I discussed the Epona project in this blog recently, and stated that it was at its time the biggest and best-developed world of fictional biology. Here is a surprise; it might very well still be the biggest such project! The problem is that most of it was only visible to the few people taking care of the project, among whom Greg Barr was one the people holding it all together. The website never showed more than the beginning of he project, and did not even discuss the major life forms and their physiology. The good news is that part of the old website has now been restored (it was damaged by a virus or a hacker). So take a look there, and let's hope that more of the wealth of Epona data will yet appear for all to see.
Meanwhile, I can discuss a few glimpses. There is a Kingdom Myoskeleta. These organisms do not have a sketelon, neither on the inside nor on the outside. What they have is a set of extensile muscles without joints. That is right, extensile muscles, not contractile ones. There were no bones, hence no joints. By expanding on a specific site in a thick muscle rod, the rod could bend, stretch or spiral in any shape desired. This was no mean feat; the limbs of any creature with such extensile muscles acted a bit like tentacles. I remember writing a critique on these muscles along the same lines as later reappeared in this blog: there were four blog entries called 'Why there is no walking with tentacles': one, two, three and four. If you read them, you will find that I made a case for the development of joints in any limb destined for serious weight bearing. I think that the arguments hold for tentacles of any type, with contractile or extensile muscles. By the way, I thought that extensile muscles could perhaps be made to work in a roundabout manner, but that is perhaps something for another day.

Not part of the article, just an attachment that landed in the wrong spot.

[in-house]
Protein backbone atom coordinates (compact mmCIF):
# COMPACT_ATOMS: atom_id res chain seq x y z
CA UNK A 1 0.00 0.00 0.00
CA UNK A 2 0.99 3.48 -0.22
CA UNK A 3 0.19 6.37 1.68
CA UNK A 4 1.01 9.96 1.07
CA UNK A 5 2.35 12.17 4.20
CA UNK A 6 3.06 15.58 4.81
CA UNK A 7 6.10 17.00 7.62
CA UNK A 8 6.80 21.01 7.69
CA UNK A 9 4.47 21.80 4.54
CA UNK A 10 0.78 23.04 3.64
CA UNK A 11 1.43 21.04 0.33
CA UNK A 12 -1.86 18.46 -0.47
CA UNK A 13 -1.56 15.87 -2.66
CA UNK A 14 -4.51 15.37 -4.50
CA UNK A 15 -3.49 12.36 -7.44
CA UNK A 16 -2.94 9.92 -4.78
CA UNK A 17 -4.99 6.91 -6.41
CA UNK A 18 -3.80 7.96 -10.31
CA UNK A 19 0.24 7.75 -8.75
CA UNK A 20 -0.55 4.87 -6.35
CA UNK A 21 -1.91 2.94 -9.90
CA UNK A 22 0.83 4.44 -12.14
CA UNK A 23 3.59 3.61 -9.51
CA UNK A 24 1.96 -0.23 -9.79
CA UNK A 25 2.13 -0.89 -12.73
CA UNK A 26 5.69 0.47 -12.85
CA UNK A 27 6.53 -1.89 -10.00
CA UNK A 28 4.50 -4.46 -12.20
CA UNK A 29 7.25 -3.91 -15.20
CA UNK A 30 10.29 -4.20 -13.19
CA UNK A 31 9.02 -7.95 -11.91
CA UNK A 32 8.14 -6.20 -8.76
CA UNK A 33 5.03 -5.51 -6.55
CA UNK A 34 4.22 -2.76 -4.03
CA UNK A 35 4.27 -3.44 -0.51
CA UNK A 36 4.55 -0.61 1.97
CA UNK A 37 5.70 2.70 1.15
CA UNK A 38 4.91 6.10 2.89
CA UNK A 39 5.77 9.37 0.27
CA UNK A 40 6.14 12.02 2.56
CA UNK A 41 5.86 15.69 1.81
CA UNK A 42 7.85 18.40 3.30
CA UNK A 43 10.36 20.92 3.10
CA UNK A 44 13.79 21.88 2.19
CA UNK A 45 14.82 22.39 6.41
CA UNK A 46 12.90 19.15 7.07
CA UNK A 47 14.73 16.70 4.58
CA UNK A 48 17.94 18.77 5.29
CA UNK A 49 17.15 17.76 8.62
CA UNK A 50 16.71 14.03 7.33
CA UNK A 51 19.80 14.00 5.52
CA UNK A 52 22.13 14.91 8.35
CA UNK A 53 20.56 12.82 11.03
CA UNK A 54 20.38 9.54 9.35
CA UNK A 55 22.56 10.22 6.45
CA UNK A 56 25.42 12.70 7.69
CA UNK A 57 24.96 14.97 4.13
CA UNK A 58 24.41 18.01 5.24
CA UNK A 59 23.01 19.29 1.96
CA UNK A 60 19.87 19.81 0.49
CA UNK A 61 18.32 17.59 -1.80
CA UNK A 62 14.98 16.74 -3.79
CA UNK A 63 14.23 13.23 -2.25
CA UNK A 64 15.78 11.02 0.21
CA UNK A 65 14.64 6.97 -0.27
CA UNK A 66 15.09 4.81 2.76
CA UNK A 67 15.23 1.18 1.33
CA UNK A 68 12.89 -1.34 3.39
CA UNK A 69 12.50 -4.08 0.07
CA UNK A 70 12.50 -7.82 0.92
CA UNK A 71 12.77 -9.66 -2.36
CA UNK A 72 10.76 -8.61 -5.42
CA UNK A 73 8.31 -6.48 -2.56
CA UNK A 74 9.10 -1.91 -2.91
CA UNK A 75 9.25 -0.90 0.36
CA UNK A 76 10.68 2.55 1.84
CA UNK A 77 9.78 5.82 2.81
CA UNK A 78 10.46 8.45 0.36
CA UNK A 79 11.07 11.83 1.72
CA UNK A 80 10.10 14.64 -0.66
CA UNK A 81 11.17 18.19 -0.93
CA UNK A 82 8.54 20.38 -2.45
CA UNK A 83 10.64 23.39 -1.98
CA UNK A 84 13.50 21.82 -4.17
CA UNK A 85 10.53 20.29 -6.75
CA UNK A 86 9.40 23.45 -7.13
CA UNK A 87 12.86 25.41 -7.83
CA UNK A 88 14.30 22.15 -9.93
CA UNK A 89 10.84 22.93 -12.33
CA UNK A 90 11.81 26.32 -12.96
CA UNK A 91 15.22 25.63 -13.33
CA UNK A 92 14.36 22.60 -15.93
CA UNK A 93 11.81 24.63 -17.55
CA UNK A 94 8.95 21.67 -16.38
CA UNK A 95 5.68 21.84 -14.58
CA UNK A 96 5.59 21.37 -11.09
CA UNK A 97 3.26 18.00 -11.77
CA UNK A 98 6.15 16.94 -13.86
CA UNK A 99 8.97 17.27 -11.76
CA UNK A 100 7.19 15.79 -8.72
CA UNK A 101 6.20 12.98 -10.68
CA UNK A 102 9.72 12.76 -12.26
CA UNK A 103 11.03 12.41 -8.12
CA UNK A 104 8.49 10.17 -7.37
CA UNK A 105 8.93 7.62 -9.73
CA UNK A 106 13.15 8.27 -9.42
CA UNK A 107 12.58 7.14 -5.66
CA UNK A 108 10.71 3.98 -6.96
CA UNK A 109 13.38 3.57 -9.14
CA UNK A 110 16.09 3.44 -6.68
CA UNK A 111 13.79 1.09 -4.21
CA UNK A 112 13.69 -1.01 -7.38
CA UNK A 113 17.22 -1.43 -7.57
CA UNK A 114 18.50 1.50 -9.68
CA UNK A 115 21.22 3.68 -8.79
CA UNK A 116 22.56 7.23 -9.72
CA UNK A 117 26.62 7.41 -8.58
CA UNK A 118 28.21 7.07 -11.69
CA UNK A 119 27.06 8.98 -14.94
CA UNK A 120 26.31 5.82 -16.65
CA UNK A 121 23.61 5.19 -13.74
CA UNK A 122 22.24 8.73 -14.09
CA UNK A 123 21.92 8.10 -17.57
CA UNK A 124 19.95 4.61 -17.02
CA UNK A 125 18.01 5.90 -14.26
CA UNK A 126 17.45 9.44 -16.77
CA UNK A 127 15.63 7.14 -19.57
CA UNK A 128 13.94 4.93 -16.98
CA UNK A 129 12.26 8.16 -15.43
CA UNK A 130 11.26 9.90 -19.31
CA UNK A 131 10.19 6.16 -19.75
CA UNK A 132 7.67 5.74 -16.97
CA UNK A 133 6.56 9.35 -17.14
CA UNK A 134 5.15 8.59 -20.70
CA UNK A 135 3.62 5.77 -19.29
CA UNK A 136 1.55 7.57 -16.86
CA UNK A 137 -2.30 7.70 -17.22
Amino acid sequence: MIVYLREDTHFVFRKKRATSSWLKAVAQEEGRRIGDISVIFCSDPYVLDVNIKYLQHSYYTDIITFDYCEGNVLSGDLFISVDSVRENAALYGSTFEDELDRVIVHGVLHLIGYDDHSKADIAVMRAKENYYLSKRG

The myoskelata basically consist of a barrel with a set of limbs at either end. There are five of these limbs, and in principle they branch into three 'fingers'. Here is such a basic organism:
The Myoskeleta are divided into two phyla: the Myophyta, plants for all practical purposes (the other phylum is the Pentapoda; they're animals). Take the basic shape, drop one end into the ground to act as roots, and span a membrane between the five limbs: that is a basic Pagoda Tree. If you add a similar layer ('tier') on top of it, you understand the tiered appearance of a pagoda forest. You will be able to recognise this fivefold symmetry for most of the plants shown on the cover of the recent book on how to grow Eponan plants (see the Hades Publishing page on the Furaha website).
In principle these 'trees' can still move a bit, for instance to direct their leaves towards the sun. Intriguing, aren't they? I will add a few images of such Eponan forests. They are in development together with Steven Hanly.
Ah yes, I showed an image of a flying animal in the previous post. It was modeled by Steven, and is a pentapod, meaning its basic anatomy is similar to that of the trees it flies over. The species is a Uther, and it is intelligent. Life on Epona has developed intelligence, unlike Furaha (and the reason why there are no 'sophonts' on Furaha deserves mention on its own, one day).